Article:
“He’s been lost the longest,” she said, placing the end of the needle-noses between her lips, “amb I wike is at,” she added, but I didn’t understand.

What? I thought.

“Ang on” she said with the pliers firmly squeezing a tooth. She pulled it away with a grunt and handed it over, covered in blood, to the bear who licked it from her palm with its long tongue. It turned and dug at the ground for a moment and then buried its snout into the hole.

“I said ‘I like his hat.’” she repeated.

She began walking again, her counting resetting back once more…

1, 2, 3, 4

You should go home, I thought, your parents are worried about you. I saw your face online.

Even as I thought it, I knew it was no use. I’d already tried convincing her to turn back before.

“It’s too late for that, or did you forget again?” she said.

She was right. I knew what I was seeing had already taken place. I couldn’t urge her to change any of this. It already happened. The dreams were like watching a replay. This was all past now. All of her trek from the moment she stepped out of her parents’ garage to this moment I saw now had already happened on the same night that she’d gone missing. By that point it was days from when I’d first seen her face scroll past on Facebook. I didn’t know if they’d ever find her. I hadn’t ever checked for more information about her. I had no way of knowing if the authorities had more information about her disappearance. Maybe none of this was real? Maybe they already found her and I didn’t know? Maybe she was fine?… Maybe the moon was made of ice cream?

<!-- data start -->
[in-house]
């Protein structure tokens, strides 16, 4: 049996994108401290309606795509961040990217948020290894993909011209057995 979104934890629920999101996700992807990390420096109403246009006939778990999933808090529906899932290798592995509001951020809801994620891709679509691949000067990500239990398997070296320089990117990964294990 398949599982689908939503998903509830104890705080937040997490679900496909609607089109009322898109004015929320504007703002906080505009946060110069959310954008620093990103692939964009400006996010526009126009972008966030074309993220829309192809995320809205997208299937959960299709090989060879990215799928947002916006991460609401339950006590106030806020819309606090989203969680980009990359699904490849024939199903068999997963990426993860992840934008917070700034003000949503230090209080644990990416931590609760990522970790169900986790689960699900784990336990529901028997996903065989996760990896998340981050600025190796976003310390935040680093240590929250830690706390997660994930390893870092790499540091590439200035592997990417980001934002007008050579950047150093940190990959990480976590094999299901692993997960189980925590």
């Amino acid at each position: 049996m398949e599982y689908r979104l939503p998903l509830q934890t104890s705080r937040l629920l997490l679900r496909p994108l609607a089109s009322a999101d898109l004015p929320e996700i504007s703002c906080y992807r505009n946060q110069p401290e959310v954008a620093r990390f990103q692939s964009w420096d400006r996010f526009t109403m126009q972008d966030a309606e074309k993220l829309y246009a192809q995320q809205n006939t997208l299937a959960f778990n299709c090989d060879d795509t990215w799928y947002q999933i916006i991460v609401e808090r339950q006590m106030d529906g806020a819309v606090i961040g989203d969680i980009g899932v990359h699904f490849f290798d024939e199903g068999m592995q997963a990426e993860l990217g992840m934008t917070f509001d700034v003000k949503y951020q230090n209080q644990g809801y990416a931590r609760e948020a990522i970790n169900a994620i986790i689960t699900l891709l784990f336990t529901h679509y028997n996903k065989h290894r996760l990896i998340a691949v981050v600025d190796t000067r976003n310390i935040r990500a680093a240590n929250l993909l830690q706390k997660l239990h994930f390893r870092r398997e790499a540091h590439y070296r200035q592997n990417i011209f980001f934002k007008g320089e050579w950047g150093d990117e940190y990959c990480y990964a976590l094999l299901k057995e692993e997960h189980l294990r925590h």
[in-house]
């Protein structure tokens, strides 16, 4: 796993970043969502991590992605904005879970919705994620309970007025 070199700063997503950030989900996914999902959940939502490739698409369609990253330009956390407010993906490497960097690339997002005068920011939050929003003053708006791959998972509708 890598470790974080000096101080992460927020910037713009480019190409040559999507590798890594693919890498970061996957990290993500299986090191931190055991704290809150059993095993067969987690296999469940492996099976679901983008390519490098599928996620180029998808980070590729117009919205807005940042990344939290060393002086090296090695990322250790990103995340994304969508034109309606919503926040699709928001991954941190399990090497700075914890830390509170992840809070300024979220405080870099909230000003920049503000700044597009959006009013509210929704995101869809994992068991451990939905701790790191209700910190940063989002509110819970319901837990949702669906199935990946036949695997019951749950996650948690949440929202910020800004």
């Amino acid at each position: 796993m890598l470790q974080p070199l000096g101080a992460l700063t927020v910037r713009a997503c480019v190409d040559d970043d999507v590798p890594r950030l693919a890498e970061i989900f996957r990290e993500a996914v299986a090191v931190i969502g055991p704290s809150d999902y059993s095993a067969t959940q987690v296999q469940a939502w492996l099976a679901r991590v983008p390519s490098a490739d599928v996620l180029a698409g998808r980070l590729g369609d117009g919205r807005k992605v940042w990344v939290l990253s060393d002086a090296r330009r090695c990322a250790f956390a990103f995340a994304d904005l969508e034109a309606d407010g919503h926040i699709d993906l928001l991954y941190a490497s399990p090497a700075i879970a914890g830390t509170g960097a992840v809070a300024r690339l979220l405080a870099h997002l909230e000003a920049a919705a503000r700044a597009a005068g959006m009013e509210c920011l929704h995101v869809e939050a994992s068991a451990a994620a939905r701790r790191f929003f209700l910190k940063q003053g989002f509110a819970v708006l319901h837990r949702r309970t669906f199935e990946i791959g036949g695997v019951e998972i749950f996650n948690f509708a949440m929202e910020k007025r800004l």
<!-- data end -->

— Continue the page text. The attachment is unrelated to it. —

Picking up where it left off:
None of it seemed likely.

Not even the crickets were making sounds now. I knew eventually she’d show me the reason why she kept bringing me on this trip with her. Perhaps she already had but I’d forgotten all about it, the way we sometimes do with dreams. Every time I dreamed of her walk, when I woke, I seemed to remember more and more.

Something hit me then… Something that she’d said.

You said he’s been missing longest? I asked. When did he disappear?

1939, 1940, 1941

The next thing she said, she said outloud…